How Can You Get Chemical Pneumonia From Vaping? Pulmonologists Explain
Yet another reason to put the e-cigarette down.
There's no way around it: The dangers of vaping are showing up everywhere—and now, the city of Milwaukee is urging its residents to immediately stop any use of vaping or e-cigarette devices.
On Wednesday, the City of Milwaukee Health Department (MHD) released a statement warning residents that 16 people had recently been hospitalized after developing chemical pneumonia (aka, chemical pneumonitis) as a result of vaping. According to the press release, all of the individuals reported using vape products or dabbing (vaping marijuana oils, extracts, or concentrates) in the weeks and months prior to hospitalization, though no specific products were identified.
“As someone who has worked diligently to eliminate access to tobacco and e-cigarettes among youth, I urge residents pay close attention to the poor health effects from using these products," said Alderman Michael J. Murphy, co-chair of the City-County Heroin, Opioid, Cocaine Task Force said in the press release.
While vaping's been in the news for various health problems lately, it hasn't been tied directly to chemical pneumonia yet—so what exactly is it? Health spoke to pulmonologists (aka, lung doctors) to understand chemical pneumonia better. Here's what they want you to know.
What is chemical pneumonia?
In the simplest terms, chemical pneumonia can develop after inhaling chemicals that cause your lungs to become inflamed. But here's where it gets tricky: It's hard to identify which chemical (or chemicals) are to blame for the irritation, because a lot of different chemicals can be harmful. "Sometimes [it] can be hard to tell exactly what causes [chemical pneumonia]. The substances can vary from product to product," Humberto Choi, MD, a pulmonologist at Cleveland Clinic, tells Health.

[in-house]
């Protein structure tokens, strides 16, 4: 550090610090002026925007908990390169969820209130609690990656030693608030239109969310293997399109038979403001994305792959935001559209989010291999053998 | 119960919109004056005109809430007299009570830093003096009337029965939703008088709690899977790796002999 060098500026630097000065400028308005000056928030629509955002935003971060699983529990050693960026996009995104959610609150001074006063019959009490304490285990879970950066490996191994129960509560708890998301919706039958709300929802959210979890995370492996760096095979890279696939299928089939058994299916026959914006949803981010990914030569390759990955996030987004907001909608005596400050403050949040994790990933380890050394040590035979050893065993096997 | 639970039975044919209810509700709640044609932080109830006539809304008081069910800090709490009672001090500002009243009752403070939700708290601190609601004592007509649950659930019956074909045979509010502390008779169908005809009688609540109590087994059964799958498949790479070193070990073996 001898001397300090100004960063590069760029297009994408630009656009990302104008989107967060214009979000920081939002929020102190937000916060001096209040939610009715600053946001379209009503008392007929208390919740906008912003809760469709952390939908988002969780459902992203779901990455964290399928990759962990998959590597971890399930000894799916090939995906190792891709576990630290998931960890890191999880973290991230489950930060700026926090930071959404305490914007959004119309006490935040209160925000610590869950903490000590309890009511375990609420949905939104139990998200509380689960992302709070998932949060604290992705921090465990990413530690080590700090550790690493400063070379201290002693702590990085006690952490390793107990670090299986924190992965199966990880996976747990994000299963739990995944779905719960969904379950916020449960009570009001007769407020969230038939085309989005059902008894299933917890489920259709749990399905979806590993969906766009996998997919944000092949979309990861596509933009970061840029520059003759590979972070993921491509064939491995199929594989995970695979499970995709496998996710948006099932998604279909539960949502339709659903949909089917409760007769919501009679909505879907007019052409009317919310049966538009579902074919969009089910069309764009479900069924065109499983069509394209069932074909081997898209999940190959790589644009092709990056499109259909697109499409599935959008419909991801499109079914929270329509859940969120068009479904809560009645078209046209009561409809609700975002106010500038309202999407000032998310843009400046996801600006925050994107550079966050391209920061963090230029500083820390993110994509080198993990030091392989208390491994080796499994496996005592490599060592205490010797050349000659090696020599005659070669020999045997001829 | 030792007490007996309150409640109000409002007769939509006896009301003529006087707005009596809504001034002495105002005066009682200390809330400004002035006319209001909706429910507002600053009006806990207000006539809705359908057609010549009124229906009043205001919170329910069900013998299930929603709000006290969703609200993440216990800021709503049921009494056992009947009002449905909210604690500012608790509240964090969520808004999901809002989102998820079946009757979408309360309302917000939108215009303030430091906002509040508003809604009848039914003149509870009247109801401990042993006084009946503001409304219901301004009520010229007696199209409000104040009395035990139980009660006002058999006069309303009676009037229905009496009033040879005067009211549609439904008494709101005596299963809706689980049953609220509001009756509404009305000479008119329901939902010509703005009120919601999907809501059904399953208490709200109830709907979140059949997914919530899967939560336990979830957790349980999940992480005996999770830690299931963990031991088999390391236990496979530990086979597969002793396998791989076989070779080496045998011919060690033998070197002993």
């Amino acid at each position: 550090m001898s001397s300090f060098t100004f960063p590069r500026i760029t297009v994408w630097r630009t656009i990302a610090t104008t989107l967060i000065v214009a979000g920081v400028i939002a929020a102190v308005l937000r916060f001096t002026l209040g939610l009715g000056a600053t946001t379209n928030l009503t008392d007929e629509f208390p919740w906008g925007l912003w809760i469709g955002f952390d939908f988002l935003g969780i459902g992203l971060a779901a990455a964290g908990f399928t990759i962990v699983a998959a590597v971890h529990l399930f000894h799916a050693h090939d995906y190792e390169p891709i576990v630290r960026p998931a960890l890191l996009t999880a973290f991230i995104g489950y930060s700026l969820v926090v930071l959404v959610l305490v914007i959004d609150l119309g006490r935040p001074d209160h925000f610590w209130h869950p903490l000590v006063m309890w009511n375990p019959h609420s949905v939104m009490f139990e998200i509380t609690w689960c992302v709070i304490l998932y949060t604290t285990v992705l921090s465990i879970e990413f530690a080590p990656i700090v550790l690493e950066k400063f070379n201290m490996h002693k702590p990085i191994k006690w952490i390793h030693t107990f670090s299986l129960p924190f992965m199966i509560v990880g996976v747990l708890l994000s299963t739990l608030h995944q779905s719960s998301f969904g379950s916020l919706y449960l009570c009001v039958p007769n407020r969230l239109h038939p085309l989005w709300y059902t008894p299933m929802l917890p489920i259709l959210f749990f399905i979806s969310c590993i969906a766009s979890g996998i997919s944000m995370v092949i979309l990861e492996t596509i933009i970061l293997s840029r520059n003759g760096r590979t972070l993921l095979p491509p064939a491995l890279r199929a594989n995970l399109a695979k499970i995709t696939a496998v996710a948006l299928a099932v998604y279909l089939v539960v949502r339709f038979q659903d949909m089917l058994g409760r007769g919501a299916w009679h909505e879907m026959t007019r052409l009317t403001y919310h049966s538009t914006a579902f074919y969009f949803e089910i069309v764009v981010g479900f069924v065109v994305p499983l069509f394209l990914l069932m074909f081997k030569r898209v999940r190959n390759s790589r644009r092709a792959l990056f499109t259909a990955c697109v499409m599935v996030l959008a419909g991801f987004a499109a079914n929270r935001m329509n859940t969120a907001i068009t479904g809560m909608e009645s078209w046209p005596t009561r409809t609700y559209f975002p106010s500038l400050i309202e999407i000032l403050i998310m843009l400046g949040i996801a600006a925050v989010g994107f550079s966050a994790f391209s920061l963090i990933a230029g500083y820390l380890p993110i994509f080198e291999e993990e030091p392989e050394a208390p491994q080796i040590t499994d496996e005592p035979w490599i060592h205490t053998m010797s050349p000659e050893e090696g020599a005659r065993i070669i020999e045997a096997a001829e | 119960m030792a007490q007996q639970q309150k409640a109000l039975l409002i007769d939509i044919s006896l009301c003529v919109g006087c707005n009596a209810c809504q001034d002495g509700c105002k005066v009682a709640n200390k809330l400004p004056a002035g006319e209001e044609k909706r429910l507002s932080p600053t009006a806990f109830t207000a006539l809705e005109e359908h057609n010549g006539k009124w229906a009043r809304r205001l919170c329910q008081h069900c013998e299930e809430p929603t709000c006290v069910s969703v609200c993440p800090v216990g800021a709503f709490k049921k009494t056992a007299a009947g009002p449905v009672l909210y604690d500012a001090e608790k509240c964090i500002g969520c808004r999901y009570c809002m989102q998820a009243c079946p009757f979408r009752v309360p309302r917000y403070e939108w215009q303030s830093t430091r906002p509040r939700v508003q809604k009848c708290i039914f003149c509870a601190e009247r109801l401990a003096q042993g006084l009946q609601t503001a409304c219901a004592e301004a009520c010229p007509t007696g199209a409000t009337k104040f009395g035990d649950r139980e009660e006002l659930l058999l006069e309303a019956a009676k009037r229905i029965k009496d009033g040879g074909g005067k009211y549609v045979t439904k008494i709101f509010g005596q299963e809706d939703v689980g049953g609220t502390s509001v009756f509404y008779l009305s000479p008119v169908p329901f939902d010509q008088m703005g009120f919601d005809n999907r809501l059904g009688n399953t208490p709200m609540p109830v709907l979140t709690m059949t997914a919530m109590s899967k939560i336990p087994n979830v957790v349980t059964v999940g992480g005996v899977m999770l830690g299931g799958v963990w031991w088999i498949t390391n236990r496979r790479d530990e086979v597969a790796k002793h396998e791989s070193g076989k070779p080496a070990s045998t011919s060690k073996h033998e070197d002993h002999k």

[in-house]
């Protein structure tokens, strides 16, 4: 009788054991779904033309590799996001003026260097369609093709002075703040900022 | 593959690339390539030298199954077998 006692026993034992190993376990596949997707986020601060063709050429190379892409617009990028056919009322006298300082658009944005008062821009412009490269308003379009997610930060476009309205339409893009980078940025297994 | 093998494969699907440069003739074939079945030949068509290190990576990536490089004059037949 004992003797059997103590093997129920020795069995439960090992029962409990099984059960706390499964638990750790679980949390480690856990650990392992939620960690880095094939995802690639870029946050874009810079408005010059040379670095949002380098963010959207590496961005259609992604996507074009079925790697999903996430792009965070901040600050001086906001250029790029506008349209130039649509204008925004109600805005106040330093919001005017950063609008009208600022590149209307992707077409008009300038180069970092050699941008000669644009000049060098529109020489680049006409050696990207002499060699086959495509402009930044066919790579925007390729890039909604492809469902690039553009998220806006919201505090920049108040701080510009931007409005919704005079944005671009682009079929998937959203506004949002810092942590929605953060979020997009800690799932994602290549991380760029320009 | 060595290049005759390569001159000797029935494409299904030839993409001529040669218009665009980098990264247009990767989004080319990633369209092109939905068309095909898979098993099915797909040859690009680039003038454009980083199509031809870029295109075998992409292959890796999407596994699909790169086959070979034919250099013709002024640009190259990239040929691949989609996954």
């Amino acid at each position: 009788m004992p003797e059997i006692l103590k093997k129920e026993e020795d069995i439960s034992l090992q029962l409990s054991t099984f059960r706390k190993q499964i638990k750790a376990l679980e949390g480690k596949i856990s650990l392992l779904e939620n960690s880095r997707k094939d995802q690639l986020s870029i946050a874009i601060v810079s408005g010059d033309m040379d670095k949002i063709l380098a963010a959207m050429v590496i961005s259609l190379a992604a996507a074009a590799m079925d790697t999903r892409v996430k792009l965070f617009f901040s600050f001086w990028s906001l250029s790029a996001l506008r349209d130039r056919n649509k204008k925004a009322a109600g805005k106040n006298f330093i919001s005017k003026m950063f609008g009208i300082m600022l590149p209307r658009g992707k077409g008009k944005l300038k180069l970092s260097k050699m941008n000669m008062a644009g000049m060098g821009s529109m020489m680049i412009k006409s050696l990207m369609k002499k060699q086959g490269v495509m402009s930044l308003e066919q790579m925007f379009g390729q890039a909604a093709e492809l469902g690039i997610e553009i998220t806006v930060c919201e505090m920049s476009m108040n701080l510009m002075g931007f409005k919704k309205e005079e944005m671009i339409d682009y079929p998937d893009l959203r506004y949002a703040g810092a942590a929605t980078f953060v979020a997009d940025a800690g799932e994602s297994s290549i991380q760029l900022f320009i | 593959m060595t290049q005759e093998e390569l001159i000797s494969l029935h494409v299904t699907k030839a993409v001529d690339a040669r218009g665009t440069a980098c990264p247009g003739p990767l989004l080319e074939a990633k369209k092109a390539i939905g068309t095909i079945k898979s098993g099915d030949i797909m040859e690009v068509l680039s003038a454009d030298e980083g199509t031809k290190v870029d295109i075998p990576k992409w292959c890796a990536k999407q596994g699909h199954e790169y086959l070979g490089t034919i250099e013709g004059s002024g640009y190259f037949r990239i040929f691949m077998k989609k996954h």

According to the US National Library of Medicine (NLM), some of the most common dangerous inhaled substances include chlorine gas, grain and fertilizer dust, fumes from pesticides, and smoke from house fires or wildfires.
Harmful chemicals get even trickier to pinpoint when vaping plays a role in chemical pneumonia. "The cases we are seeing in our nation—we do not know exactly what toxin is causing [them],” adds Melodi Pirzada, MD, chief of pediatric pulmonology at NYU Winthrop Hospital. That's because, according to Dr. Pirzada, we don't know much about the additives in flavoring agents used in e-cigarettes.
She explains that symptoms of chemical pneumonia are similar to symptoms you equate with other forms of pneumonia: chest pain, cough, shortness of breath, and fever. According to the MHD's press release, other symptoms they're warning their residents about include fatigue, loss of appetite, nausea, and diarrhea.
“Most diagnoses are made clinically, based on symptoms and findings in x-rays,” Dr. Choi says. He adds that sometimes when patients simply avoid exposure to e-cigarettes after being diagnosed with chemical pneumonia, their symptoms improve. “That can be enough for someone to improve and for the lungs to heal,” Dr. Choi says.
Other treatment methods include corticosteroids, per the NLM, to help reduce inflammation in the lungs. In more severe cases, oxygen therapy, which typically employs a ventilator, and a feeding tube may be needed. If left untreated, respiratory failure or death can occur, per the NLM.
You can prevent most cases of chemical pneumonia by only using household chemicals as directed and in well-ventilated areas, and always wearing breathing masks or limiting exposure to chemicals in workplace environments, according to the NLM. But when it comes to preventing chemical pneumonia from vaping, there's a clear option: Stop vaping. Dr. Choi sums up it up perfectly: "I usually tell people the lungs are made to breathe just clean air. When we're inhaling any kind of chemical, that can trigger an inflammatory response."
So, if you haven't been convinced yet to put down the vape pen, maybe this news will do the trick.
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